September 13, 2012

The MSF emergency response to an outbreak of Ebola in Uganda has come to an end.



Uganda 2012 © Agus Morales

An MSF staff member prepares to see Ebola patients at Kagadi hospital.

The Doctors Without Borders/Médecins Sans Frontières (MSF) emergency response to an outbreak of Ebola in Uganda has come to an end. The MSF team handed over the Ebola treatment center it set up in Uganda’s western Kibaale district to the Ugandan Ministry of Health (MoH).

After the outbreak was declared in late July, MSF’s emergency team responded by setting up the treatment center in Kagadi hospital, implementing measures to prevent the disease from spreading, and training Ugandan health staff on caring for patients while minimizing the risks of contagion. The team also gave technical and logistical support to the MoH by providing psychosocial care to patients, families, and health staff, and educating the community about the disease.

As part of a preparation plan for future outbreaks, MSF also restored a treatment unit in Mulago hospital, located in Kampala, Uganda's capital. “Uganda has developed the capacity to respond to Ebola emergencies,” said MSF emergency coordinator Olimpia de la Rosa. “We can rely on the capability of Ministry of Health staff to take over and manage Ebola cases with all safety guarantees.”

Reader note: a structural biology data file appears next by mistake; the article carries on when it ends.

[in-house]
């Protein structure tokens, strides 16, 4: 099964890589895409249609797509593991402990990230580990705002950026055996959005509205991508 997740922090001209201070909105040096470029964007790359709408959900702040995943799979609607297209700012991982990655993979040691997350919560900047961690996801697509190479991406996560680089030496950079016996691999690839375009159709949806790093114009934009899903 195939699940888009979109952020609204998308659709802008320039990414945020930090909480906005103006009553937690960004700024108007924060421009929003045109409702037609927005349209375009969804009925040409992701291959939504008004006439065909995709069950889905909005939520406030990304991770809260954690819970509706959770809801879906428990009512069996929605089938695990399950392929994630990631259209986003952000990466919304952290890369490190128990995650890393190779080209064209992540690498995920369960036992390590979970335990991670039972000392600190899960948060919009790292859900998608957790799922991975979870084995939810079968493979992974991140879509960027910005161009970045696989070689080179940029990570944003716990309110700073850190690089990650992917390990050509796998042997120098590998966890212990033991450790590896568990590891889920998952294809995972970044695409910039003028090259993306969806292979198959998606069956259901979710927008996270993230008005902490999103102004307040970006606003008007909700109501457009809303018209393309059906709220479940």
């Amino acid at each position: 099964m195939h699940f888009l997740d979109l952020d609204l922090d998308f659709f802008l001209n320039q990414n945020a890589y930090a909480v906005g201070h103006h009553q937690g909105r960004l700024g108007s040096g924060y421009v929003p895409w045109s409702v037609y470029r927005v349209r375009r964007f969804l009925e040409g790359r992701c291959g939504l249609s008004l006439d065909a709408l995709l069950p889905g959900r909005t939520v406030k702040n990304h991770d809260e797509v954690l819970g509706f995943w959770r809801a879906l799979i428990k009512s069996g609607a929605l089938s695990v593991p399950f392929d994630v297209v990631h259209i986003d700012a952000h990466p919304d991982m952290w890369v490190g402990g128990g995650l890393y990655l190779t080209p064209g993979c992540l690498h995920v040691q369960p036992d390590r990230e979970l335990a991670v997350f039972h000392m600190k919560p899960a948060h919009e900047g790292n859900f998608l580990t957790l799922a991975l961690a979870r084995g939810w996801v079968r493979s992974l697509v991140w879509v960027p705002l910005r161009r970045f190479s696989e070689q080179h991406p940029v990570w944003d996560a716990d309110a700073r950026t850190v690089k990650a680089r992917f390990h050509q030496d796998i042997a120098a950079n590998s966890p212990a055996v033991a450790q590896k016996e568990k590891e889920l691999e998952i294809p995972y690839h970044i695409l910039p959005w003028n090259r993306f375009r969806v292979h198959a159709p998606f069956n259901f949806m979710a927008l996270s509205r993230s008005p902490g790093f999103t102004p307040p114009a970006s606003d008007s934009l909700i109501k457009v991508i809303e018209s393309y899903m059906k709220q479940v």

This latest outbreak of Ebola claimed 17 lives. After the treatment center was set up, 69 suspected and five confirmed cases of Ebola were reported. However, there have been no confirmed cases since August 3. An Ebola outbreak is officially considered over once 42 days have elapsed without any new confirmed cases.

The Ebola epidemic appears to have been successfully contained thanks to the combined efforts of the Ugandan MoH, MSF, the US Centers for Disease Control, the Ugandan Red Cross, and the World Health Organization. The experience these organizations gained from dealing with the outbreak is likely to improve future responses.

There is no treatment or vaccine for Ebola hemorrhagic fever. It was detected for the first time in humans in 1976 in Zaire (now the Democratic Republic of Congo). It is transmitted through bodily fluids and has a mortality rate between 25 percent and 90 percent, depending on the strain. However, some patients make full recoveries.  

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